The proposal would allow the five wealthiest conferences to break off from the broader association and govern themselves without the shackles of many of the NCAA's obsolete rules. Most notably, autonomy for the "Power Five" would allow richer schools to better compensate athletes and ease restrictions on recruiting practices.
Critics of the proposal lament its inevitable effect of widening the gap between college sports' haves and have-nots, both in terms of the schools in question and the individual sports themselves. Institutions that don't belong to one of the powerhouse conferences -- the Atlantic Coast Conference, the Big 10, the Big 12, the Southeastern Conference and the Pac-12 -- and share in their billions of dollars in revenue have historically blocked NCAA legislation that would provide extra benefits to players. Power Five autonomy would allow other Division I conferences to let their members offer these benefits, but smaller schools struggling to spend that extra money would have a notable disadvantage recruiting players compared to wealthy programs that can afford it. (And while few of those schools have much hope against the big guys on the football field, they are a huge part of what makes the NCAA basketball tournament so great.)
Furthermore, those have-not schools might find themselves needing to cut smaller sports that don't generate revenue in order to compensate for the extra expense, while still abiding by Title IX requirements, which mandate equal treatment of women. If schools such as Kent State and Old Dominion would suffer, so, too would baseball and swimming programs across Division I.
Boise State president Bob Kustra has been one of the more vocal opponents of Big Five autonomy, denouncing the move as a "power grab" in a widely circulated letter. He's not wrong: The conferences like to couch their arguments in noble language of providing pocket money and health benefits to young athletes who are certainly deserving, and the proposal is a good first step toward giving exploited athletes at least a few concessions in exchange for the billions of dollars they generate. But this is as much about money and power as it is about the NCAA momentarily appeasing those of us relentlessly calling for an overhaul to a system built on the myths of amateurism and student-athletes.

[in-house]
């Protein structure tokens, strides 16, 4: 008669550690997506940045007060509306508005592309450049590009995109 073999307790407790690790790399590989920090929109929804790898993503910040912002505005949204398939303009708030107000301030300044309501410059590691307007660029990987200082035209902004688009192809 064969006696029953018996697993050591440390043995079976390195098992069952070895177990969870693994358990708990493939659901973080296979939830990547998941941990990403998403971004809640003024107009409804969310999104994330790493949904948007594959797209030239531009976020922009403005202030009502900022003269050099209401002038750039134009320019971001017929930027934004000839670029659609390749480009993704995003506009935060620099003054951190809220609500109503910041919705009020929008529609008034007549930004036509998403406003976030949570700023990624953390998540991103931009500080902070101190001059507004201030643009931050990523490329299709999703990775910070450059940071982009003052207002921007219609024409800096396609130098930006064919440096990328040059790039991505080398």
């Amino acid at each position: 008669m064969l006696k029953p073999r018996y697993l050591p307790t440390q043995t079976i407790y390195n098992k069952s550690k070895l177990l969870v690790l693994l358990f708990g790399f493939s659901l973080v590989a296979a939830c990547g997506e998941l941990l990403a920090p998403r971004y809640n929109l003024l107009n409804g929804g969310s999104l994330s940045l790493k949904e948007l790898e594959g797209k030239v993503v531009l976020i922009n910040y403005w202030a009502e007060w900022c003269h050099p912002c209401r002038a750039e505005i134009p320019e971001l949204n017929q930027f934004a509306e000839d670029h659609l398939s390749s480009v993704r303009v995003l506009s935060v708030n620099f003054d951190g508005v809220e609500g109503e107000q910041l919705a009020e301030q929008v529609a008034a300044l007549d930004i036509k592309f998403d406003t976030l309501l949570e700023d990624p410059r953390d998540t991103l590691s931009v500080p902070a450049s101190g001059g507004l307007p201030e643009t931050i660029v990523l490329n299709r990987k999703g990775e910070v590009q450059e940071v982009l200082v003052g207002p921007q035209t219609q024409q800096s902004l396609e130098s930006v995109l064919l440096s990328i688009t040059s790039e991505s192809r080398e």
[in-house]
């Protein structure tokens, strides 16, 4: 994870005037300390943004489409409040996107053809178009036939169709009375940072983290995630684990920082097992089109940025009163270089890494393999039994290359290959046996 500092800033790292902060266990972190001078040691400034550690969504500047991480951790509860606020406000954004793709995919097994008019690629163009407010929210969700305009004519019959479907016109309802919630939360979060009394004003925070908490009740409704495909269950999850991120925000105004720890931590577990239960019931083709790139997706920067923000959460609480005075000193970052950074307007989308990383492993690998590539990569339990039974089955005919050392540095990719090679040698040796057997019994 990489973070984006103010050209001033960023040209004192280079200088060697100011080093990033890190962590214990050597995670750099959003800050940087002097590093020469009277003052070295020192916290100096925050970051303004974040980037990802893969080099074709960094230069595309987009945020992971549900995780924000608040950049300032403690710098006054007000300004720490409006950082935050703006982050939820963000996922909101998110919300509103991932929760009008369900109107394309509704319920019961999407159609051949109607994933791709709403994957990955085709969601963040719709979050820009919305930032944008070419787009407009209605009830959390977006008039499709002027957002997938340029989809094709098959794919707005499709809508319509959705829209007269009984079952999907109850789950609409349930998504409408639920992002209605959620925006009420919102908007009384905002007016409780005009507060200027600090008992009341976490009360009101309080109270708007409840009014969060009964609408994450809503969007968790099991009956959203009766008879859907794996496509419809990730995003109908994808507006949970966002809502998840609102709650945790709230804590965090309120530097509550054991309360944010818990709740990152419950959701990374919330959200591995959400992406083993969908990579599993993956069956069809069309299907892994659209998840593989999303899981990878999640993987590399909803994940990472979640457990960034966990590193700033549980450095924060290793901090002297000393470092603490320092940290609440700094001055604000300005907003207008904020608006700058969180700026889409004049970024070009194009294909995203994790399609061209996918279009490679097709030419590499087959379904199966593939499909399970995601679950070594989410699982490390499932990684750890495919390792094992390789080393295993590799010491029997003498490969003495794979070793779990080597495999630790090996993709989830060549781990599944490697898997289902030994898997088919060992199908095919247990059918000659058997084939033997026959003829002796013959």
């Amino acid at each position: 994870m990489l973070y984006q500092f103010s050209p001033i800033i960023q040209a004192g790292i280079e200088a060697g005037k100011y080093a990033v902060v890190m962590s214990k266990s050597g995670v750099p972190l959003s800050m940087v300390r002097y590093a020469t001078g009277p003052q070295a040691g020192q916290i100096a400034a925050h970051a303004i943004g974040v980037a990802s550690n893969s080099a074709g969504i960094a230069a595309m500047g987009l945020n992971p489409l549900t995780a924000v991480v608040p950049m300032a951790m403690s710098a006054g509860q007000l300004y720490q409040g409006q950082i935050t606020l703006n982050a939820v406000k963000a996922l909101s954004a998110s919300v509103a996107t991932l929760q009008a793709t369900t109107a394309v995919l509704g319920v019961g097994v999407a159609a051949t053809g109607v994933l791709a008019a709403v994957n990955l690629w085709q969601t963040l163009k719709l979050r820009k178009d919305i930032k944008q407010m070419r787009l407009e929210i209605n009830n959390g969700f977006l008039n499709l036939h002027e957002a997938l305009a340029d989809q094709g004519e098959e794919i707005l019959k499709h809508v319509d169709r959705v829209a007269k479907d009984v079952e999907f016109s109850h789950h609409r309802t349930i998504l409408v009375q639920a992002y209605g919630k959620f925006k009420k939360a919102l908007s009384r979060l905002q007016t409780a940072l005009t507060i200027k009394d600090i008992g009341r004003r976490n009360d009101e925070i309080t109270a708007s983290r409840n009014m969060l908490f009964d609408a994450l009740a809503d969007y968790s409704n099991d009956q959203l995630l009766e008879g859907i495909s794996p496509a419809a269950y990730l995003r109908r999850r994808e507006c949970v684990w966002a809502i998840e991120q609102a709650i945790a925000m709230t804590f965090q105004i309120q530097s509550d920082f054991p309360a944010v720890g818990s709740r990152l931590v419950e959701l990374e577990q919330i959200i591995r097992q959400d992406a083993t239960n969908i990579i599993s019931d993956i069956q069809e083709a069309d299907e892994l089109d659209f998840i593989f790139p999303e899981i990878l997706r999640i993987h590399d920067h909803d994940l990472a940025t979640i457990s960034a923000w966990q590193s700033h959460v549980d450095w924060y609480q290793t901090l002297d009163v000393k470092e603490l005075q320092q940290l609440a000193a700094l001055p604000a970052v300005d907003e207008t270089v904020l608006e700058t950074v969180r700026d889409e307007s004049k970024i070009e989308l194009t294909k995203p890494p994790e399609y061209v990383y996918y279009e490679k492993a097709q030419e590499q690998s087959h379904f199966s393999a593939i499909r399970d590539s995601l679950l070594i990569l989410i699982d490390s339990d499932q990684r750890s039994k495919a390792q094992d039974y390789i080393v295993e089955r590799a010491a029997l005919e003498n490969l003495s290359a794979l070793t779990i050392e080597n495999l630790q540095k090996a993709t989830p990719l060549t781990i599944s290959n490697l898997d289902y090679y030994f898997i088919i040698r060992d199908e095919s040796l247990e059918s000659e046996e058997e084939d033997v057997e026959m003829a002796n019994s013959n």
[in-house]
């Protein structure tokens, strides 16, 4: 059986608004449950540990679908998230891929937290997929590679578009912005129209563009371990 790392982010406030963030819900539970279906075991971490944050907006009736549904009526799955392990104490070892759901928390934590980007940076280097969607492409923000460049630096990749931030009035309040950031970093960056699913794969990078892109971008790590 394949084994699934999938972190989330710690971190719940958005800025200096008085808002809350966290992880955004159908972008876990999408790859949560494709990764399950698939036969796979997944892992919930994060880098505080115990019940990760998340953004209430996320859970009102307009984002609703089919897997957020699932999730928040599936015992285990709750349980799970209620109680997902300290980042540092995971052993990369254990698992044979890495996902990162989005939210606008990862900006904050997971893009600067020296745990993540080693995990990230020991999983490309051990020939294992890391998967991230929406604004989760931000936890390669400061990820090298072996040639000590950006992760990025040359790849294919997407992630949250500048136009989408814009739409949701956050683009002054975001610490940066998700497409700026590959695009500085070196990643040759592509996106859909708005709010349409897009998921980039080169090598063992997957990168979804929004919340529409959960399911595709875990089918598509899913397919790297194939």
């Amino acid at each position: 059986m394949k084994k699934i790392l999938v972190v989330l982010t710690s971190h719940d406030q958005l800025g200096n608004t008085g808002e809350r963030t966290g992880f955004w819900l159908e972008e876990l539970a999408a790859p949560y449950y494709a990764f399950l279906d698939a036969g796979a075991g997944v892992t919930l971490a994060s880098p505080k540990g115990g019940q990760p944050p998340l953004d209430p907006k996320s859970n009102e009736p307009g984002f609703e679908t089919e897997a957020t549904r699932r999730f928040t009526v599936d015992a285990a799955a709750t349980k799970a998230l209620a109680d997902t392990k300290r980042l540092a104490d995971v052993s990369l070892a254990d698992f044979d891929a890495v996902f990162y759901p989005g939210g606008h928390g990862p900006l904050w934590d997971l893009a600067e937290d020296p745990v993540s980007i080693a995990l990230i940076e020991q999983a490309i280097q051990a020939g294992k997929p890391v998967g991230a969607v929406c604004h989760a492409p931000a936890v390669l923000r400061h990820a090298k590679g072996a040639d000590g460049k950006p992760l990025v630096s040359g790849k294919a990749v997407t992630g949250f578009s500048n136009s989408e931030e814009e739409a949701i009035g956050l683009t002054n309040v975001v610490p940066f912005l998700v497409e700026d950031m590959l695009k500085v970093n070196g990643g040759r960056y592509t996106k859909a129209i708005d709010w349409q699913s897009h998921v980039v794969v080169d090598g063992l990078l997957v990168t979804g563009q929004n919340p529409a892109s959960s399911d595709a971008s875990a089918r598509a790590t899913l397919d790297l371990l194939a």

So yes, all those criticisms are valid; the gulf between conflicting conferences is already vast, non-revenue sports already suffer enough, and we certainly don't need yet another excuse to "revisit" Title IX. But we're too far gone to simply say that the system is broken, so let's not break it any more. A drastic shift is needed, one that will ultimately destroy the entire system as we know it.
If autonomy is the first step in the NCAA's demise, then we should applaud it -- even if it means giving more power to conferences that don't need it. To paraphrase my former colleague Jonathan Mahler, any action against the NCAA is a good action. To be sure, there will be growing pains. USA Today's Dan Wolken notes that if the vote passes, it is just the first step in a long process that will likely be mired with the same kind of infighting and conflicting interests that routinely block progress in the NCAA. The whole thing is a mess, and the only solution is to just blow up the whole thing. Maybe then the NFL and NBA can start taking more responsibility for an organization that has served as their gratis minor-league system for all these years.
To contact the writer of this article: Kavitha A. Davidson at firstname.lastname@example.org.
To contact the editor responsible for this article: Toby Harshaw at email@example.com.